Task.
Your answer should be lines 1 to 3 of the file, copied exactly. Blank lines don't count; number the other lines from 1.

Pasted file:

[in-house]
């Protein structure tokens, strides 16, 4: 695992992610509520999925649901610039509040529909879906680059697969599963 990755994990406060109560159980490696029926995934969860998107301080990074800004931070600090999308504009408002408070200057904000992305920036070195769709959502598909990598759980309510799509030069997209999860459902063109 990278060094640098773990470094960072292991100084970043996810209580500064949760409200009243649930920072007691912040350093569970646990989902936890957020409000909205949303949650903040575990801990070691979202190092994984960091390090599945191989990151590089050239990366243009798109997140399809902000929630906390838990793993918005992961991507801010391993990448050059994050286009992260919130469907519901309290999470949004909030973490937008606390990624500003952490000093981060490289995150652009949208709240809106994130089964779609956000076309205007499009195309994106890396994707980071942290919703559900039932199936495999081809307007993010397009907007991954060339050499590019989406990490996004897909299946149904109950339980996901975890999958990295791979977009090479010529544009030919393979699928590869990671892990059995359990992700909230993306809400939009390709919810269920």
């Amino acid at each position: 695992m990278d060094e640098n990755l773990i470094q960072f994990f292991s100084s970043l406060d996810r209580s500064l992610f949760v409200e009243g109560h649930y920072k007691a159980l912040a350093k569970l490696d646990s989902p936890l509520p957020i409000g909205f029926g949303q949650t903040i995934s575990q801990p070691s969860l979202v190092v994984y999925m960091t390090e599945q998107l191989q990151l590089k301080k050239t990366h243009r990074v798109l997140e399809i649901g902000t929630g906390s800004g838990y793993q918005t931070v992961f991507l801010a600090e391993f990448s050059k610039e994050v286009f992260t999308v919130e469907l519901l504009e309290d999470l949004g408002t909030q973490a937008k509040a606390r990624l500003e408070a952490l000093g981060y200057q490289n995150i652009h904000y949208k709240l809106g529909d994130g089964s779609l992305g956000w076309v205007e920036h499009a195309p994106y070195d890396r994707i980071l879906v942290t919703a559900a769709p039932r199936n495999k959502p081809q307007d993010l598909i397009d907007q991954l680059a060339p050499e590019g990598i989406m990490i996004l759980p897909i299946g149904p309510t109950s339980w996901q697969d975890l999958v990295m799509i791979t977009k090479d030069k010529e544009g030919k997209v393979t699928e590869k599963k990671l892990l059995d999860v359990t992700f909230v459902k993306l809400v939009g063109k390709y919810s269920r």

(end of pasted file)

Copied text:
[in-house]
């Protein structure tokens, strides 16, 4: 695992992610509520999925649901610039509040529909879906680059697969599963 990755994990406060109560159980490696029926995934969860998107301080990074800004931070600090999308504009408002408070200057904000992305920036070195769709959502598909990598759980309510799509030069997209999860459902063109 990278060094640098773990470094960072292991100084970043996810209580500064949760409200009243649930920072007691912040350093569970646990989902936890957020409000909205949303949650903040575990801990070691979202190092994984960091390090599945191989990151590089050239990366243009798109997140399809902000929630906390838990793993918005992961991507801010391993990448050059994050286009992260919130469907519901309290999470949004909030973490937008606390990624500003952490000093981060490289995150652009949208709240809106994130089964779609956000076309205007499009195309994106890396994707980071942290919703559900039932199936495999081809307007993010397009907007991954060339050499590019989406990490996004897909299946149904109950339980996901975890999958990295791979977009090479010529544009030919393979699928590869990671892990059995359990992700909230993306809400939009390709919810269920």
């Amino acid at each position: 695992m990278d060094e640098n990755l773990i470094q960072f994990f292991s100084s970043l406060d996810r209580s500064l992610f949760v409200e009243g109560h649930y920072k007691a159980l912040a350093k569970l490696d646990s989902p936890l509520p957020i409000g909205f029926g949303q949650t903040i995934s575990q801990p070691s969860l979202v190092v994984y999925m960091t390090e599945q998107l191989q990151l590089k301080k050239t990366h243009r990074v798109l997140e399809i649901g902000t929630g906390s800004g838990y793993q918005t931070v992961f991507l801010a600090e391993f990448s050059k610039e994050v286009f992260t999308v919130e469907l519901l504009e309290d999470l949004g408002t909030q973490a937008k509040a606390r990624l500003e408070a952490l000093g981060y200057q490289n995150i652009h904000y949208k709240l809106g529909d994130g089964s779609l992305g956000w076309v205007e920036h499009a195309p994106y070195d890396r994707i980071l879906v942290t919703a559900a769709p039932r199936n495999k959502p081809q307007d993010l598909i397009d907007q991954l680059a060339p050499e590019g990598i989406m990490i996004l759980p897909i299946g149904p309510t109950s339980w996901q697969d975890l999958v990295m799509i791979t977009k090479d030069k010529e544009g030919k997209v393979t699928e590869k599963k990671l892990l059995d999860v359990t992700f909230v459902k993306l809400v939009g063109k390709y919810s269920r």